I made a similar point about the unique value of viewer call-in shows when I trained public access producers in Boston and Beverly 10 years ago. To the viewer at home, a non-call-in show is just more incoming information, more “TV.” But a call-in show gives the viewer a chance to be part of the process, to use in a socially meaningful way the information she or he has acquired. Equally important, the viewers calling in are modeling engaged behavior, encouraging other viewers over time to do the same.
 
Similarly, public access television (programming produced by the public itself) provides opportunities for people to use and meaningfully process information that the other forms of access television cannot. Comparatively, non-public access television is just "more television," while public access television is actually community engagement.
 
Likewise, an important but little-noted benefit of government meetings coverage--no matter who provides it--comes from the showing of citizens' involvement in the meetings' business - just their mere attendance, not to mention any comments they may make. Here, too, engaged behavior is being modeled - and it’s a highly-prized type of engagement: civil and respectful community problem-solving. (That’s doubly true when the governmental body itself is composed of citizen volunteers.) Such coverage helps establish an expectation that this is indeed the public's business. This coverage and the engagement it’s predicated upon increases the likelihood of further community-based discussions, I believe. The overall effective transfer of needed information--I bet research could show--is increased by this “force-multiplier” effect of community access television.
 
Where to Next?
 
In its footnote # 11, the Knight Commission Report refers to a number of current directions in research.  Footnotes can often get overlooked; because community access television could play a significant role here, the sources referenced in this one especially I commend to your attention:
  • "At USC Annenberg, Professor Sandra Ball-Rokeach has developed the thesis that local communication infrastructure plays a critical role in three components of civic engagement: neighborhood belonging, collective efficacy, and civic participation. She has even developed a measure that she calls Integrated Connectedness to a Storytelling Network (ICSN), which she has determined—at least for the local communities she has studied—to be an effective summation of the relationship between what she calls local media connectedness, their scope of connections to community organizations, and the intensity of interpersonal neighborhood storytelling." (This is her paper on the subject with Yong-Chan Kim.)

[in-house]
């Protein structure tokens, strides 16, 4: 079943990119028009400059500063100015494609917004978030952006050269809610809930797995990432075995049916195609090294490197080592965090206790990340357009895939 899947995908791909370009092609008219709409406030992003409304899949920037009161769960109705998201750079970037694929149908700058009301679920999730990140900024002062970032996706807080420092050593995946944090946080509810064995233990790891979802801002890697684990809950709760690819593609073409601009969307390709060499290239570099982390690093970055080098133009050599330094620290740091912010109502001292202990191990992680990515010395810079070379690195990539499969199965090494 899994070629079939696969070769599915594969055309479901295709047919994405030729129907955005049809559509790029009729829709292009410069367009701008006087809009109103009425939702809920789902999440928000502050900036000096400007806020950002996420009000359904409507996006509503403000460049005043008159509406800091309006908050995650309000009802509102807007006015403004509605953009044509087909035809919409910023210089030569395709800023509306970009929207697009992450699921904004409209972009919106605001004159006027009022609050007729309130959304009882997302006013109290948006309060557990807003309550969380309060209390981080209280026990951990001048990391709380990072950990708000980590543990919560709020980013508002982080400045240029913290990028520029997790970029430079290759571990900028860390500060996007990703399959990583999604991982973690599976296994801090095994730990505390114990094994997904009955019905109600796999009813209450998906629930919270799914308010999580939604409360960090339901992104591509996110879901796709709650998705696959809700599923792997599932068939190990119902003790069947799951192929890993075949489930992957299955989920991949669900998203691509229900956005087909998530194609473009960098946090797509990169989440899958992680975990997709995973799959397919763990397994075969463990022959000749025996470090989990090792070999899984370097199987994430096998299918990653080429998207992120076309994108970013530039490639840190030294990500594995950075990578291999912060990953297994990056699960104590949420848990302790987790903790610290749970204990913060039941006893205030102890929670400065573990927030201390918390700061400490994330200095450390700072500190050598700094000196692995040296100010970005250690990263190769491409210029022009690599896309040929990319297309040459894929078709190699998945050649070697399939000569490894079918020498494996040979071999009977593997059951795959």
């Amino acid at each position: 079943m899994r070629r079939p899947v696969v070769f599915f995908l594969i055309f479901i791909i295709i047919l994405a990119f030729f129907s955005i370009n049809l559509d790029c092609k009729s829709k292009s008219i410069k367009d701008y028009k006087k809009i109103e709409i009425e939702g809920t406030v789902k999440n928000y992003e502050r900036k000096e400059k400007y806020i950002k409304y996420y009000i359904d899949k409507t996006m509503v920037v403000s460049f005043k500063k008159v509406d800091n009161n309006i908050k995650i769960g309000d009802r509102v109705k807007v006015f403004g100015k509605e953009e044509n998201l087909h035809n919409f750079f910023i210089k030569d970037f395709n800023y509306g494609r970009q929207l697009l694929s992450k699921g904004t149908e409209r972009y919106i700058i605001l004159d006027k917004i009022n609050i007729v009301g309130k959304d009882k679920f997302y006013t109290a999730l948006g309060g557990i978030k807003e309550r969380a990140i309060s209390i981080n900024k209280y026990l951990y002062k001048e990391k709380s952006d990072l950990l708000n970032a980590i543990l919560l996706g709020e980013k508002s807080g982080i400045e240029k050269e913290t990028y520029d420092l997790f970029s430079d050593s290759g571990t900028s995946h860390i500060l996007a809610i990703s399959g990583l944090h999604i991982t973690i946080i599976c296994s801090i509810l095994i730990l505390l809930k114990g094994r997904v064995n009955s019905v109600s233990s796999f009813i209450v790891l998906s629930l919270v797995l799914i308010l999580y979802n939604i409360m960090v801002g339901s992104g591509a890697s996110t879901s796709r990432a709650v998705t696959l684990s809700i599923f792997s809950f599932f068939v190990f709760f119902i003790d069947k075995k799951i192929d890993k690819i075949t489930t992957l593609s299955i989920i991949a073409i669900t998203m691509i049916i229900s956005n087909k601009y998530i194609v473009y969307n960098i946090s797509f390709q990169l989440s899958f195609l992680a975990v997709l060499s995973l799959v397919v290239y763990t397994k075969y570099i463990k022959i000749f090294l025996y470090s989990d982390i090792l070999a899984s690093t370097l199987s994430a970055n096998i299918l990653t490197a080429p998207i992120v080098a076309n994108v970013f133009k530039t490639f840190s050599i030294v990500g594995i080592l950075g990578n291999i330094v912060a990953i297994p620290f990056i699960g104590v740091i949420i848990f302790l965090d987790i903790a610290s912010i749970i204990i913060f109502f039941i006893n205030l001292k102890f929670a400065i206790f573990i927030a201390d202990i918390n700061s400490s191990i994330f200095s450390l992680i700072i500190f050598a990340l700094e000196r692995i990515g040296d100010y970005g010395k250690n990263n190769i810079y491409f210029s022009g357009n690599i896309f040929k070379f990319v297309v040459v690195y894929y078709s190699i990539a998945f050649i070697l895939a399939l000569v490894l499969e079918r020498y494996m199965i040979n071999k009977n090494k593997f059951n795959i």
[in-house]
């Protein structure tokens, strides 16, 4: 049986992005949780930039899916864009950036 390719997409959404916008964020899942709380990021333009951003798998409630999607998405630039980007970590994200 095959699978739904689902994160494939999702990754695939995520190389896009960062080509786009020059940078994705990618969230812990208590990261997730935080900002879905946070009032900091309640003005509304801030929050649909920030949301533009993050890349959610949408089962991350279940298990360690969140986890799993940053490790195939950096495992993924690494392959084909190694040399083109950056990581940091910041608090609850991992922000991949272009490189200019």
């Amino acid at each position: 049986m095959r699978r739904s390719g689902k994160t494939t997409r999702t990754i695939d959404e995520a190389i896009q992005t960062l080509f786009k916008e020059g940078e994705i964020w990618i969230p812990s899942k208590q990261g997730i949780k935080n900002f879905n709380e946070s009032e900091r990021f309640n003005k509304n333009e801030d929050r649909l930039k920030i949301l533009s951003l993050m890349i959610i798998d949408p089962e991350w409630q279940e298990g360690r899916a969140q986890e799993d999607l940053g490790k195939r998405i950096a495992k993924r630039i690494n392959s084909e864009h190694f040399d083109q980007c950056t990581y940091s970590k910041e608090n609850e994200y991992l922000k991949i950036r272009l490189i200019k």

• "Researchers Mark Lloyd and Phil Napoli, in addition, have proposed a local media diversity index that could be used to correlate elements of media diversity with local levels of both civic participation and civic knowledge." (Read their article here.)
  • Finally, the Knight Commission points to a seminal article on the "sense of community" by D.W. McMillan and D.M. Chavis, as well as the National Conference on Citizenship's Civic Health Index.
Projects such as the ones listed above, the Knight Commission Report states, “point the way to the possibility of a deeper understanding over time between the precise elements of local information ecologies and other positive social outcomes.”
 
With the inclusion of community access television in local media ecology studies such as these, I think we may finally arrive at a place where we’re able to show how to best "move the needle" in the direction of positive change for civic competence and civic engagement.